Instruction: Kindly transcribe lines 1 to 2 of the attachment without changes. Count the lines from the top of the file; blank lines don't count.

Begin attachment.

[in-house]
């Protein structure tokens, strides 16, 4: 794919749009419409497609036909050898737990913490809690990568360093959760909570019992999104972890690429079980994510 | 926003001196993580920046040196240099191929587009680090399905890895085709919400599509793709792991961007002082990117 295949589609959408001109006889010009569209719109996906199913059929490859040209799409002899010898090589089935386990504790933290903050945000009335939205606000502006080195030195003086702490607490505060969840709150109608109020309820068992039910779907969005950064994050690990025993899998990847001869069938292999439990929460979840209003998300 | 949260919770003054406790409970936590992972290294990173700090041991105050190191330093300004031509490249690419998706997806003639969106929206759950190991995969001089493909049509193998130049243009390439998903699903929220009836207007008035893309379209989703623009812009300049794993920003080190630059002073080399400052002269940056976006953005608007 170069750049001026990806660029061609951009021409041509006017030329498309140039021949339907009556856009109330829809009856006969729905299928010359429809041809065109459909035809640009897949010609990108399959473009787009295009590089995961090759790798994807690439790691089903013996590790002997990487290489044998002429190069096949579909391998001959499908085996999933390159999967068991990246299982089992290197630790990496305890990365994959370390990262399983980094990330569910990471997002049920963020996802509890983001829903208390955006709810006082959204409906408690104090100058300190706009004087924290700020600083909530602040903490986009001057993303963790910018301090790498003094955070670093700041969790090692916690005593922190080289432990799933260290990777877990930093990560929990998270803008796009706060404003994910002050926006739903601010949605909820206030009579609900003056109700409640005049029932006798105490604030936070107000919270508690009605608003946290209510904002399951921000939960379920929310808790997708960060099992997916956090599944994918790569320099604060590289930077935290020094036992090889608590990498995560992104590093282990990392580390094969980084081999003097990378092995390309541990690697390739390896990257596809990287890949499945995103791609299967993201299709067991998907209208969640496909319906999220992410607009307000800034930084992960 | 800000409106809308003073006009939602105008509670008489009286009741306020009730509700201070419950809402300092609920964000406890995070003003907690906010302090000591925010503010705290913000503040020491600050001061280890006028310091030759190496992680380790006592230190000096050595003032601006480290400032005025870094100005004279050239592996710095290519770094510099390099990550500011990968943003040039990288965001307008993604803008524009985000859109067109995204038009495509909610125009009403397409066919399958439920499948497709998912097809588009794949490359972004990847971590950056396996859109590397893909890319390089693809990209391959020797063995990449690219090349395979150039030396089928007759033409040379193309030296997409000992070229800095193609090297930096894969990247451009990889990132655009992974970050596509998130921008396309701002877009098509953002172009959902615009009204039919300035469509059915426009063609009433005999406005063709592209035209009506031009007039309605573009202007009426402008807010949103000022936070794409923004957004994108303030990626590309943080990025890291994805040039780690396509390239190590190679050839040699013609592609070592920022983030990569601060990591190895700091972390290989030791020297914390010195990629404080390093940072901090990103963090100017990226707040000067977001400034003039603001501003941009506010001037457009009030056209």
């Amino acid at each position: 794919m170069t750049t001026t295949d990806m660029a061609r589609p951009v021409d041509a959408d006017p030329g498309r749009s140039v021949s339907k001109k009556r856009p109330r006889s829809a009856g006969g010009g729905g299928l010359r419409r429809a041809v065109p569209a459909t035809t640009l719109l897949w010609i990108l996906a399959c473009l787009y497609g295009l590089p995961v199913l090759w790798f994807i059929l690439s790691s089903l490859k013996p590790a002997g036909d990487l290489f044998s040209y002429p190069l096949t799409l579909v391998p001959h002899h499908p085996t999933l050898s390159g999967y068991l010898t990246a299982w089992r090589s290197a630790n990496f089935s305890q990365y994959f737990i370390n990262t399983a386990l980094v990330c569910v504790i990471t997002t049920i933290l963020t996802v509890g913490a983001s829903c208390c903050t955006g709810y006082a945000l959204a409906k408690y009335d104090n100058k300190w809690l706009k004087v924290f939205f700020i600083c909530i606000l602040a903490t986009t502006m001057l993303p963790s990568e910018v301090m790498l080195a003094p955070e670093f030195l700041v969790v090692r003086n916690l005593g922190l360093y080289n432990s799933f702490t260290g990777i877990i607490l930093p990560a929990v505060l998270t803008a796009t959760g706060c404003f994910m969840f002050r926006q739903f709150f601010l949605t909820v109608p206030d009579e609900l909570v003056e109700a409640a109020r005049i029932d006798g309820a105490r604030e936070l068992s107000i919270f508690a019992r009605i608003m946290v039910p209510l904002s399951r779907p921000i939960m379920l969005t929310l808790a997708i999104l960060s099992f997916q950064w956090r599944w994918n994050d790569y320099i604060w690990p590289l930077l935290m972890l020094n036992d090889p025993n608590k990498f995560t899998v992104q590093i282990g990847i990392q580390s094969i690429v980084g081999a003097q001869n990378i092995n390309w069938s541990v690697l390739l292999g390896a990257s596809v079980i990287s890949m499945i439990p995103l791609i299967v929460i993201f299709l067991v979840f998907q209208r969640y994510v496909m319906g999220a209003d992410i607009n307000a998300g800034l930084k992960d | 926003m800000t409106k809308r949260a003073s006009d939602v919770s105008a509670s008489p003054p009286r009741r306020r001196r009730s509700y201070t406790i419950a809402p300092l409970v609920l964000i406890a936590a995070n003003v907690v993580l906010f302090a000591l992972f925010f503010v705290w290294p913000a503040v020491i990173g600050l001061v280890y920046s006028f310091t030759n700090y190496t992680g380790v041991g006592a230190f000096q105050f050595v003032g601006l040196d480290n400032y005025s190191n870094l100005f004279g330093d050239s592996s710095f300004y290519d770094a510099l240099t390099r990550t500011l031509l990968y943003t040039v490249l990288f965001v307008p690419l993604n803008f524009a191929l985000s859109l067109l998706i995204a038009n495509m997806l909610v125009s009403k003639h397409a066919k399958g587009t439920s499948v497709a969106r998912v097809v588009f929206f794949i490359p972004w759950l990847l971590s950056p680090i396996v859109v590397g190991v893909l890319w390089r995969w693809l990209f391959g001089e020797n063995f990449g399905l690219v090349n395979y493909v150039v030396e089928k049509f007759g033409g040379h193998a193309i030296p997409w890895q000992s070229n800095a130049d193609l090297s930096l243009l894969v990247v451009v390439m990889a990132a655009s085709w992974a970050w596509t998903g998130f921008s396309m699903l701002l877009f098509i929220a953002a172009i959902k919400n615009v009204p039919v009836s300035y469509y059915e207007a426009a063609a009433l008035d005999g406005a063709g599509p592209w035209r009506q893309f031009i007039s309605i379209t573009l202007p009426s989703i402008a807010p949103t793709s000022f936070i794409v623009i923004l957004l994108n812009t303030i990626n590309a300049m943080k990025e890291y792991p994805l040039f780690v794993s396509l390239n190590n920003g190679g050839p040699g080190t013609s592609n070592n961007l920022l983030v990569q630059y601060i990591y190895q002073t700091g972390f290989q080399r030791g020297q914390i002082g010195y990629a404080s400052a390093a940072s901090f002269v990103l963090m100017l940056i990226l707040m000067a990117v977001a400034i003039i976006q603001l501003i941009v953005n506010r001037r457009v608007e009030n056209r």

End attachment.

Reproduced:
[in-house]
């Protein structure tokens, strides 16, 4: 794919749009419409497609036909050898737990913490809690990568360093959760909570019992999104972890690429079980994510 | 926003001196993580920046040196240099191929587009680090399905890895085709919400599509793709792991961007002082990117 295949589609959408001109006889010009569209719109996906199913059929490859040209799409002899010898090589089935386990504790933290903050945000009335939205606000502006080195030195003086702490607490505060969840709150109608109020309820068992039910779907969005950064994050690990025993899998990847001869069938292999439990929460979840209003998300 | 949260919770003054406790409970936590992972290294990173700090041991105050190191330093300004031509490249690419998706997806003639969106929206759950190991995969001089493909049509193998130049243009390439998903699903929220009836207007008035893309379209989703623009812009300049794993920003080190630059002073080399400052002269940056976006953005608007 170069750049001026990806660029061609951009021409041509006017030329498309140039021949339907009556856009109330829809009856006969729905299928010359429809041809065109459909035809640009897949010609990108399959473009787009295009590089995961090759790798994807690439790691089903013996590790002997990487290489044998002429190069096949579909391998001959499908085996999933390159999967068991990246299982089992290197630790990496305890990365994959370390990262399983980094990330569910990471997002049920963020996802509890983001829903208390955006709810006082959204409906408690104090100058300190706009004087924290700020600083909530602040903490986009001057993303963790910018301090790498003094955070670093700041969790090692916690005593922190080289432990799933260290990777877990930093990560929990998270803008796009706060404003994910002050926006739903601010949605909820206030009579609900003056109700409640005049029932006798105490604030936070107000919270508690009605608003946290209510904002399951921000939960379920929310808790997708960060099992997916956090599944994918790569320099604060590289930077935290020094036992090889608590990498995560992104590093282990990392580390094969980084081999003097990378092995390309541990690697390739390896990257596809990287890949499945995103791609299967993201299709067991998907209208969640496909319906999220992410607009307000800034930084992960 | 800000409106809308003073006009939602105008509670008489009286009741306020009730509700201070419950809402300092609920964000406890995070003003907690906010302090000591925010503010705290913000503040020491600050001061280890006028310091030759190496992680380790006592230190000096050595003032601006480290400032005025870094100005004279050239592996710095290519770094510099390099990550500011990968943003040039990288965001307008993604803008524009985000859109067109995204038009495509909610125009009403397409066919399958439920499948497709998912097809588009794949490359972004990847971590950056396996859109590397893909890319390089693809990209391959020797063995990449690219090349395979150039030396089928007759033409040379193309030296997409000992070229800095193609090297930096894969990247451009990889990132655009992974970050596509998130921008396309701002877009098509953002172009959902615009009204039919300035469509059915426009063609009433005999406005063709592209035209009506031009007039309605573009202007009426402008807010949103000022936070794409923004957004994108303030990626590309943080990025890291994805040039780690396509390239190590190679050839040699013609592609070592920022983030990569601060990591190895700091972390290989030791020297914390010195990629404080390093940072901090990103963090100017990226707040000067977001400034003039603001501003941009506010001037457009009030056209």